The Fast and the Furious 5: Rio Heist


If you are a fan of intelligent action films like Source Code, this is not the film for you. The Fast and The Furious movies are famous for their fast cars and loose plotting, but now, in the fifth installment, not much has changed except the scenery. Relocating to Rio de Janeiro, our trio from the last film (Vin Diesel, Paul Walker and Jordana Brewster) start to tire from life on the run, so they decide to steal the biggest score of their lives, and just disappear, with help from a few friends (in a greatest hits collection from the previous films). $100,000,000 is a lot of cash, so predictably catches the attention of hardcore DSS agent Evans (Dwayne Johnson), and a local drug baron who has Rio under his little finger, who want to capture them at any cost.

Semi-passable acting, silly dialogue and jumps of logic are present and accounted for, but what has been missing from within the third and fourth films, a sense of fun, has finally made a reappearance. The testosterone is pumped up; the cars have revved their engines; silliness decides to run rampant. While the films so far tried to even give a sense of realism, this film takes reality and punches it in the face. Two cars dragging a vault from corner to corner across Rio, knocking any tree, lamp post or police car into pieces, and casting a former Miss Israel as a no-nonsense street racer proves that this film is aware of, and revels in, its B-movie tendencies.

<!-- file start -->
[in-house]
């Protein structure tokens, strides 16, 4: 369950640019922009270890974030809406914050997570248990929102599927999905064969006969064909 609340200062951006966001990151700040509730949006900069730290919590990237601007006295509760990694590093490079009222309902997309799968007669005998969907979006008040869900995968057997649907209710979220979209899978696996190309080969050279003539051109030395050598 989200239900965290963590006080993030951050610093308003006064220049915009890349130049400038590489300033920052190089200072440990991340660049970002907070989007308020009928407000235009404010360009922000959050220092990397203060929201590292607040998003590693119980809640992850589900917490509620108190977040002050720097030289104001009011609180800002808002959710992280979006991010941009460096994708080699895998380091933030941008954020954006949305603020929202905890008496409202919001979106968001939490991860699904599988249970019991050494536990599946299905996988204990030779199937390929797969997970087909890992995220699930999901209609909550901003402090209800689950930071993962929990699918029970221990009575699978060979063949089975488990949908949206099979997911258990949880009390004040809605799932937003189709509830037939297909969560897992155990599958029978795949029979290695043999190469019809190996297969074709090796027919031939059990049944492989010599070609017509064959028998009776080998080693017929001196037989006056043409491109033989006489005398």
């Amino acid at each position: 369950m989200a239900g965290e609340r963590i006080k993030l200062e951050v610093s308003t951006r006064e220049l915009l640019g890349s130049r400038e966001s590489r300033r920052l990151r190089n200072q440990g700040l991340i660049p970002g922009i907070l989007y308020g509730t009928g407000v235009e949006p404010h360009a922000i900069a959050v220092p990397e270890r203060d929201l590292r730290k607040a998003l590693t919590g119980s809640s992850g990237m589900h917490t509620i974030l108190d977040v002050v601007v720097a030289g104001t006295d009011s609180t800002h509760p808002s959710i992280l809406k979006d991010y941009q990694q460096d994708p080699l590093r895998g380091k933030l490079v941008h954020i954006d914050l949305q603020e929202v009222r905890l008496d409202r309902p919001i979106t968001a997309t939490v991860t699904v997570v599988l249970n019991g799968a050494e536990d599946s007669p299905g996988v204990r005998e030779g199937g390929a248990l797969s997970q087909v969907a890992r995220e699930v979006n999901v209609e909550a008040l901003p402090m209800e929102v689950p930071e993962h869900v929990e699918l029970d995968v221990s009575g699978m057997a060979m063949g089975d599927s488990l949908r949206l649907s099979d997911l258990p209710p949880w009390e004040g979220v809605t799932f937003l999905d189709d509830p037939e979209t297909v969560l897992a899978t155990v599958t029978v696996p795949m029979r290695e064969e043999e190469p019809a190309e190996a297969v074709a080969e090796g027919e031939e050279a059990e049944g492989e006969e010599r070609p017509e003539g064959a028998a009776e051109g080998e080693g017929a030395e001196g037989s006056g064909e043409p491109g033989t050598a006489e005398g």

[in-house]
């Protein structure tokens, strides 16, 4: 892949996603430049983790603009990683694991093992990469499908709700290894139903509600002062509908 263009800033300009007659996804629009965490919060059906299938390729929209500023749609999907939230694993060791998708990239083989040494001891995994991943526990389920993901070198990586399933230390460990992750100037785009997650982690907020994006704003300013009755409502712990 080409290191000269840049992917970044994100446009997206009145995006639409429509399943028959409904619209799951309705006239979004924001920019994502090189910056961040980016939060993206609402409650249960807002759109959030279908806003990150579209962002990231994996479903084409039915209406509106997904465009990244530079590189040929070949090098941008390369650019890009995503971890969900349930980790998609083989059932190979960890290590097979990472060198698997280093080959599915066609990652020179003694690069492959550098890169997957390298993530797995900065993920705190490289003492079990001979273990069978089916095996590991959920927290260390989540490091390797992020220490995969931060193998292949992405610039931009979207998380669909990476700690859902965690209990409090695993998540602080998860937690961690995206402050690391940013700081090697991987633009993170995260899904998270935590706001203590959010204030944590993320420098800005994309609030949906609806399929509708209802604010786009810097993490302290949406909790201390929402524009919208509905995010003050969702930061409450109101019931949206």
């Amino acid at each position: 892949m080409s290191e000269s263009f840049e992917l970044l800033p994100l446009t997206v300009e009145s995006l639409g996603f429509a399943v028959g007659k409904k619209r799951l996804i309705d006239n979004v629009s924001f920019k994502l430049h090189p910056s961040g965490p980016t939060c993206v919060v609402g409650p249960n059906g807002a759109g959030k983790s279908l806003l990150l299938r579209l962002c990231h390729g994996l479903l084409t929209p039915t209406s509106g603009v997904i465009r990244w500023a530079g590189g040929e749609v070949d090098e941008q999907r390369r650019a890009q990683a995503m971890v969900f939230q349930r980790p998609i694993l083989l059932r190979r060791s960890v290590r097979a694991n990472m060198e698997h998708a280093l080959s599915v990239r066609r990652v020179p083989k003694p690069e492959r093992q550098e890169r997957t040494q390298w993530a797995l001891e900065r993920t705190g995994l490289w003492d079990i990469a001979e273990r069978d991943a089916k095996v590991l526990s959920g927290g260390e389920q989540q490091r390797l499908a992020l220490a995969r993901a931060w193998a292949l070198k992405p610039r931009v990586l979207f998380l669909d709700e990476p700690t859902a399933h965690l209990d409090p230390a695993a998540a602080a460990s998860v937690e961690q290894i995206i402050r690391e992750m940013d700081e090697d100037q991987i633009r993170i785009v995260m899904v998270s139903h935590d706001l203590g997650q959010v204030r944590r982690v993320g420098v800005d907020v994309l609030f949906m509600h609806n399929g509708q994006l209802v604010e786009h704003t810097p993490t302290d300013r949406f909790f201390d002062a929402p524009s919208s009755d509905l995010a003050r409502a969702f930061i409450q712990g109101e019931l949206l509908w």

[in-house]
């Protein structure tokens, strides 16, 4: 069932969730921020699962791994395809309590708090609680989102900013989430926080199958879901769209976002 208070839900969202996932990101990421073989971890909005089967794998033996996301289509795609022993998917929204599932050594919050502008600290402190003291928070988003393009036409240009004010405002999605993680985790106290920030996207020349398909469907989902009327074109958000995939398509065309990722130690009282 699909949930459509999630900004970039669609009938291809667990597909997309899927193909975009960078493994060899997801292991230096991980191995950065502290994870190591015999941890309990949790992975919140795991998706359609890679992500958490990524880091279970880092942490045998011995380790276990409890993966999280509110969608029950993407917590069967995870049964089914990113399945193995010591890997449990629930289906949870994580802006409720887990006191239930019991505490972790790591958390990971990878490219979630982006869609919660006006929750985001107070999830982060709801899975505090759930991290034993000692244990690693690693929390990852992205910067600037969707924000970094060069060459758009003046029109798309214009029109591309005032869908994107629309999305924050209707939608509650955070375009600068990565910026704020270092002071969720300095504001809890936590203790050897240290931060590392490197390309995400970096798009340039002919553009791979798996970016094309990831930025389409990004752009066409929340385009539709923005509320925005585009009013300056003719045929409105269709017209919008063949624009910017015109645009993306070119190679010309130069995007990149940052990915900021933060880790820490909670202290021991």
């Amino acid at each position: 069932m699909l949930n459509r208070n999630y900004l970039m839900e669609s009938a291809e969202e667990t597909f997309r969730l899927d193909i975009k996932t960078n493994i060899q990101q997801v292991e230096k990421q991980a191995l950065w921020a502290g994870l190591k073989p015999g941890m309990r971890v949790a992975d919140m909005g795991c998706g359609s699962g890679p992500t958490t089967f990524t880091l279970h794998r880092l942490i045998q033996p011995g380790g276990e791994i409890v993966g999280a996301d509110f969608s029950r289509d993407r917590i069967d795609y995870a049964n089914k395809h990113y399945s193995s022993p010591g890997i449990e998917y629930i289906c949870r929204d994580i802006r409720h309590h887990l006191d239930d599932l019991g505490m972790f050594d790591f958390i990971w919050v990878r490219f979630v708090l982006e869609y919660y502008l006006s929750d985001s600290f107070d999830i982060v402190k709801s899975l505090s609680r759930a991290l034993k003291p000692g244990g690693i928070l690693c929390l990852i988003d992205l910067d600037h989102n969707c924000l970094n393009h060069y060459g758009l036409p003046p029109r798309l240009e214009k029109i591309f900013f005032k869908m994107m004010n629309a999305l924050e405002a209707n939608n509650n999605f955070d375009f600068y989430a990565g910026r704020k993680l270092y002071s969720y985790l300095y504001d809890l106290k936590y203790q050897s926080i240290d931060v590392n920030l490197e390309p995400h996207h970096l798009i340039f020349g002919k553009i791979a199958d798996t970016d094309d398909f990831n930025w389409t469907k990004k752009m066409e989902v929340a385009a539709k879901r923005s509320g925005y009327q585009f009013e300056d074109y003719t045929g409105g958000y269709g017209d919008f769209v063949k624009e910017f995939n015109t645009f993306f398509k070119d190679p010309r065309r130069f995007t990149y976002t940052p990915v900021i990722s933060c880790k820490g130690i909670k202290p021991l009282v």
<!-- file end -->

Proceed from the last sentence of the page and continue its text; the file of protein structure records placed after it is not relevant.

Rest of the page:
One on one wrestling, group against group gunfights and lots of action makes sure the dry pauses involving the word ‘plot’ and ‘relationships’ are a distant memory, as we wait for Vin Diesel to kick somebody into a different shade of purple. While I criticise the acting, it must be said that Dwayne Johnson brings his charm and personality to the film, as he is a breath of fresh air compared with the overall wooden styles of the rest of the cast, making silly dialogue such as (when talking about his choice of translator) ‘I picked her because I liked her smile’, and bad-ass attitude into a character that deserved a film for himself.

This film is not brilliant in any way whatsoever, but it doesn’t want to be. It is a brainless fun ride, though a bit lengthy at times and has actors as charismatic as a school of salmon. Justin Lin saves the franchise from being just another boring wreckage, and makes it into something as vibrant and lively as Brazil itself.


Good – Awesome action and Dwayne Johnson.

Bad – Lengthy running time and bad acting.


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